3. I miss PvO’s “Newspoll, wow” tweets.
    Seems to have become a much better bloke now that he is no longer under the dead hand of Murdoch.

  4. Socrates @ #856 Sunday, April 8th, 2018 – 9:42 pm

    Late riser

    Yes that is the book. Sorry it is not cheap, it is a professional eng. text.

    No worries. My local library doesn’t stock it but if I get motivated I’ll try a library at the local Uni. 🙂 I noticed he’s got some publications at researchgate. Maybe I can learn a bit there.

  5. While everyone is waiting, checkout this 1m45s explanation of the 5 types of trolls and how to counter them

  6. Newspoll is like waiting for milk to boil. nothing nothing nothing, take your eye off it, froths all over the stove.

  7. In regards Abbott and Joyce, Abbott set the benchmark by advertising in the media for the results of him “sowing his wild oats” to come forward

    So Joyce is simply a copy cat – except Joyce didn’t shoot blanks as Abbott apparantly did

    No wonder Joyce and Abbott get on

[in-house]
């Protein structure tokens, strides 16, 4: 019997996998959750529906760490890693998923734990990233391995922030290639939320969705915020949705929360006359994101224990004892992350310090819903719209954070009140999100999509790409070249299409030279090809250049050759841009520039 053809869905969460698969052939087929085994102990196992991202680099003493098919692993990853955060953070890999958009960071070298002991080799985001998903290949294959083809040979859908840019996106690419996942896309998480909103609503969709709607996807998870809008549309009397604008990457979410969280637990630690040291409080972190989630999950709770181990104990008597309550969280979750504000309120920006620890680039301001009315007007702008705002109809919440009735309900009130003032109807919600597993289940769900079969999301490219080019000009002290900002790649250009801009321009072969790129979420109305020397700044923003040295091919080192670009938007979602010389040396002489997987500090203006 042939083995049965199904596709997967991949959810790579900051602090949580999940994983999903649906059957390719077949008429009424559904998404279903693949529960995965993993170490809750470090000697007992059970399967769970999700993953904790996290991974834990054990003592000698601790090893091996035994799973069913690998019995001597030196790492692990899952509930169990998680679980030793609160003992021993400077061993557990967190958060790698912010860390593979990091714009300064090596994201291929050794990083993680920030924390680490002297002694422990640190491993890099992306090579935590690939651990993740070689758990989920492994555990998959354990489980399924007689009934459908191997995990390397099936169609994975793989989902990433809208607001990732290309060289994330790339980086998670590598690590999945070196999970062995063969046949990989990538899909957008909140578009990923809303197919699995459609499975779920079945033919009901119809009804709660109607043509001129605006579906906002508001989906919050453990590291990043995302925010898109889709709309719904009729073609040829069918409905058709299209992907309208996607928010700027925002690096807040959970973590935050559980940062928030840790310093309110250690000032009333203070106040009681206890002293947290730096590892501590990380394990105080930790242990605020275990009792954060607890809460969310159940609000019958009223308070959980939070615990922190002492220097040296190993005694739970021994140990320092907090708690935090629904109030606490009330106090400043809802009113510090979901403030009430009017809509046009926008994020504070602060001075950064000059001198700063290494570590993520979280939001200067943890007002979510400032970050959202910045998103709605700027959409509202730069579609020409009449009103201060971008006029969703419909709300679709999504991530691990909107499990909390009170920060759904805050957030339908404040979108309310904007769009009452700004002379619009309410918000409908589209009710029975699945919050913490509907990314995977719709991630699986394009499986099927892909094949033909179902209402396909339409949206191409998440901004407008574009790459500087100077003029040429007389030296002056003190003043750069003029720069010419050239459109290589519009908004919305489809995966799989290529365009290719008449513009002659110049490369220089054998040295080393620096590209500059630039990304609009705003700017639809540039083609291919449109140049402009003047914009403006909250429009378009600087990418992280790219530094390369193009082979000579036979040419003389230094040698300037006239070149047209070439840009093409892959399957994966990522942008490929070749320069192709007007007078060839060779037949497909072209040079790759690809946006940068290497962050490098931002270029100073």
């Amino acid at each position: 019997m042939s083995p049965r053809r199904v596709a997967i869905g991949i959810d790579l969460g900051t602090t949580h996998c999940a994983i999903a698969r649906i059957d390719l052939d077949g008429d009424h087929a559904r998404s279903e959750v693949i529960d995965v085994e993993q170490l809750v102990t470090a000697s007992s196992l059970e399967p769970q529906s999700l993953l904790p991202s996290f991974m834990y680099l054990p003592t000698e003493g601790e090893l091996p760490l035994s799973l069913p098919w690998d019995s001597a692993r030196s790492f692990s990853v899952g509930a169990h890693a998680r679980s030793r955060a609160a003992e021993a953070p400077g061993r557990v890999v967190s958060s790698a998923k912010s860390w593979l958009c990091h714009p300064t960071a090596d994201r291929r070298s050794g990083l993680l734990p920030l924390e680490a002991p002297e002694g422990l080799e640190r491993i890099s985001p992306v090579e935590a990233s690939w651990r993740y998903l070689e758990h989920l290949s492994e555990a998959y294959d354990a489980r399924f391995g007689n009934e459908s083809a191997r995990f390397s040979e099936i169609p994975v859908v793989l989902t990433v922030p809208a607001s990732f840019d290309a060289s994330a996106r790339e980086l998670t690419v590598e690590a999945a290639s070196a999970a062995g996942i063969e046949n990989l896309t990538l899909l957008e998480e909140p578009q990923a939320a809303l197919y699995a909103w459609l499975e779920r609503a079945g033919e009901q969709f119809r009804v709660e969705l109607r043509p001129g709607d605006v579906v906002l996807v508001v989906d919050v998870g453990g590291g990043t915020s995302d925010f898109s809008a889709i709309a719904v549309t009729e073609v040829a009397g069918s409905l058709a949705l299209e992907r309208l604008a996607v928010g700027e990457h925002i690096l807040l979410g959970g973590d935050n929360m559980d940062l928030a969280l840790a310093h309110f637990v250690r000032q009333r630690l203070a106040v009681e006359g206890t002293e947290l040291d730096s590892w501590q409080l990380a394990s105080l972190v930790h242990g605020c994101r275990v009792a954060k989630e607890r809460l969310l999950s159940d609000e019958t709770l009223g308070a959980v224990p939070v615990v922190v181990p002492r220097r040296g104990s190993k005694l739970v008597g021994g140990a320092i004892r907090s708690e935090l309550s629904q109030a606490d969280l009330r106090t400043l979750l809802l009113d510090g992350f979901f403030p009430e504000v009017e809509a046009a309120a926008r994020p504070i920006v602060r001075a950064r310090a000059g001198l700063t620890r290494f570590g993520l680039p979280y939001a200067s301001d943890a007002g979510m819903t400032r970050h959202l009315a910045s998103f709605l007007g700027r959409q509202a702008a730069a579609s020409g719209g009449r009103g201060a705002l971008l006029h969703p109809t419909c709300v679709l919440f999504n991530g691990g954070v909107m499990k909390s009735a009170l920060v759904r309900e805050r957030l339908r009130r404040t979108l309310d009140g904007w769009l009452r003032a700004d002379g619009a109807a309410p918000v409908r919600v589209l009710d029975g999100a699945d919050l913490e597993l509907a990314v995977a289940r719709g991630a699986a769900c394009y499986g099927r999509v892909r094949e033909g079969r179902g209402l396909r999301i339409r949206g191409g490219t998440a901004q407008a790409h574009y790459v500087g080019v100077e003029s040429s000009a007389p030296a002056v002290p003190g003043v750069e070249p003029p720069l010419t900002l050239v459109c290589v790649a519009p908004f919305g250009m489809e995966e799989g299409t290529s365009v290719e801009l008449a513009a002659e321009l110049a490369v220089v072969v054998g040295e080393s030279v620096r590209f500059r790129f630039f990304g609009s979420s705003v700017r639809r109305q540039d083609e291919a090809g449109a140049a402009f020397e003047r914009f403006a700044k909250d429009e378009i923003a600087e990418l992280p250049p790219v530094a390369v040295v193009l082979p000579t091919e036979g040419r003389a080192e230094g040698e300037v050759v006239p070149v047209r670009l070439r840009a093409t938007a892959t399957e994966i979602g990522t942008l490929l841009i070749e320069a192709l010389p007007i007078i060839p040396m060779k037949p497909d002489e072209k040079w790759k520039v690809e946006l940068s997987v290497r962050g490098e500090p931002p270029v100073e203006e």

And just on cue Section 27 has Python in its description!

    And over cobblestones

  8. Pseudo cud chewer

    Again, I do not defend what has happened in Sydney light rail. The actual track slab would not be more than 400mm deep. But services within a shallow depth of that would still be removed to avoid damage.

    A standard truck axle loading is 8 tonnes per axle. Buses can be more. The Brisbane busway runs on a concrete slab over 250mm thick, plus sub base. An LRT/tram can now be up to 11 tonnes and could run on a track slab 350mm thick. So any of these modes can trigger the need to move services.

    Australian practice is bad partly due to poor legislation covering the rights of privatised service authorities in a public road reserve. In my experience they often exploit the situation, requiring new replacement services to be built for them at the cost of the project. So part of the problem is the need for legal reform in services legislation, which assumes that service operators are well meaning public utilities, which they plainly are not any more. In several urban projects I have worked on (road, light rail and busway) service locations can be 1/3 to 1/4 of the total cost.